Three steps for human resources when it comes to retirement medical guidance
Retirement brings uncertainty. Most Americans, throughout their careers, have relied on their employers and specifically Human Resource professionals to provide guidance, advocacy and support in most of their benefits decisions. Employer sponsored benefits and retirement programs are the cornerstone of protecting our health and long-term financial security. But in retirement, choosing a medical plan, a pharmacy program, or a place to park your 401k dollars is a scary proposition for even the most informed consumer.
Although most companies have done away with group sponsored retiree medical plans, it does not preclude them from becoming an information center for prospective retirees. Employees (or parents of employees) approaching age 65 are often inundated with information on Medicare, Medicare Supplements, Part D and Advantage plans. This information overload leads to questions and most employees turn to Human Resources for answers. Or worse, turn to their adult children who then turn to their Human Resources professionals to unwind the complexity.
The work load for Human Resources will only continue to increase.
Beginning in 2011, more than 10,000 Baby Boomers started turning 65 each day. While turning 65 is no longer the “standard” for retirement from employment; age 65 continues to be the qualifying age for Medicare. Most employees, who continue to work after age 65, will stay on their employer’s health plan until retirement when a “special enrollment period (SEP)” will be triggered for them to join Medicare. But many decisions still need to be made.
The HR keys to retirement medical guidance – SIMPLIFY, COMMUNICATE, COLLABORATE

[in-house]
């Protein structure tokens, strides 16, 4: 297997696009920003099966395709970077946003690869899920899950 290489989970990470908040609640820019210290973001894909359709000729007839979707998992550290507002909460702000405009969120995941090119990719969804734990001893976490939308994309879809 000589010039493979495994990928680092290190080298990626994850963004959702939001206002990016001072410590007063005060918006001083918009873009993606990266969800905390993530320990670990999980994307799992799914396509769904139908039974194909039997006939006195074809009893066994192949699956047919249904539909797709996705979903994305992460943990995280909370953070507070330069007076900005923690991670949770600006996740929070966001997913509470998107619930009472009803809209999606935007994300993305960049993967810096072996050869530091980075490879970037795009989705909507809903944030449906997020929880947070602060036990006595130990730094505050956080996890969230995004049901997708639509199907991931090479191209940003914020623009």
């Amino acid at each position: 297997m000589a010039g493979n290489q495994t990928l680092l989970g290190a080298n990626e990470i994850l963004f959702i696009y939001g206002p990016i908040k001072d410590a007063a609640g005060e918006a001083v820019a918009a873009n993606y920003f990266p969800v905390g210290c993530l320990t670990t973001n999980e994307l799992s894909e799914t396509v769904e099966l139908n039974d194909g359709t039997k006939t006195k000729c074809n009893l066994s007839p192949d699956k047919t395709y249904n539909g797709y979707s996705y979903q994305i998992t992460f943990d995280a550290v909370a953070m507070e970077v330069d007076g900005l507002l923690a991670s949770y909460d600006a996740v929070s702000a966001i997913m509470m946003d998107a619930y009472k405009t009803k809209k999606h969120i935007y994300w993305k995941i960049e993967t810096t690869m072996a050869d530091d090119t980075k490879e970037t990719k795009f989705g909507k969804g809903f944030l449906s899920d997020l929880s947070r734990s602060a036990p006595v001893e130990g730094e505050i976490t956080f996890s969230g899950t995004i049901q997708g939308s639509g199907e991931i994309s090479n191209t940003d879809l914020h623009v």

Simplify – The choices can seem overwhelming because of the sheer volume of information that is available. When broken down into it the 4 basic parts, Medicare becomes easier to approach.
Communicate -Let your employees know that help is available. Many of the questions posed will be repetitive. For example, create a simple Q &A and resource page with the most popular questions answered, and it can save time for both the HR Department and employees.
Collaborate – HR professionals don’t often realize that there are brokers and carrier units that specialize in retiree plan guidance, even when no group retirement plan exists. Many current employee benefit programs can help people navigate through the retiree health maze. Stand-alone EAPs, advocate services through ancillary vendors and employee benefit brokers can be great resources to educate employees on retiree health options. It is also useful to provide retirement investment guidance around 401k and 403b plans.
Helping employees effectively transition to retirement can alleviate stress for both the employee and the HR staff. The WGA Retiree Solutions practice can assist in group presentations and education, individual guidance and advocacy, and even plan enrollment. Please contact your WGA Client Executive or Alyssa Martin of WGA Retiree Solutions.
About the Author
Alyssa Martin is a Vice President at William Gallagher Associates, responsible for providing proactive service, effective decision-making and advanced problem-solving capabilities to a number of national clients in the mid-sized to large markets. She also works with key WGA clients to assist their employees with their individual Medicare choices as they are approaching retirement.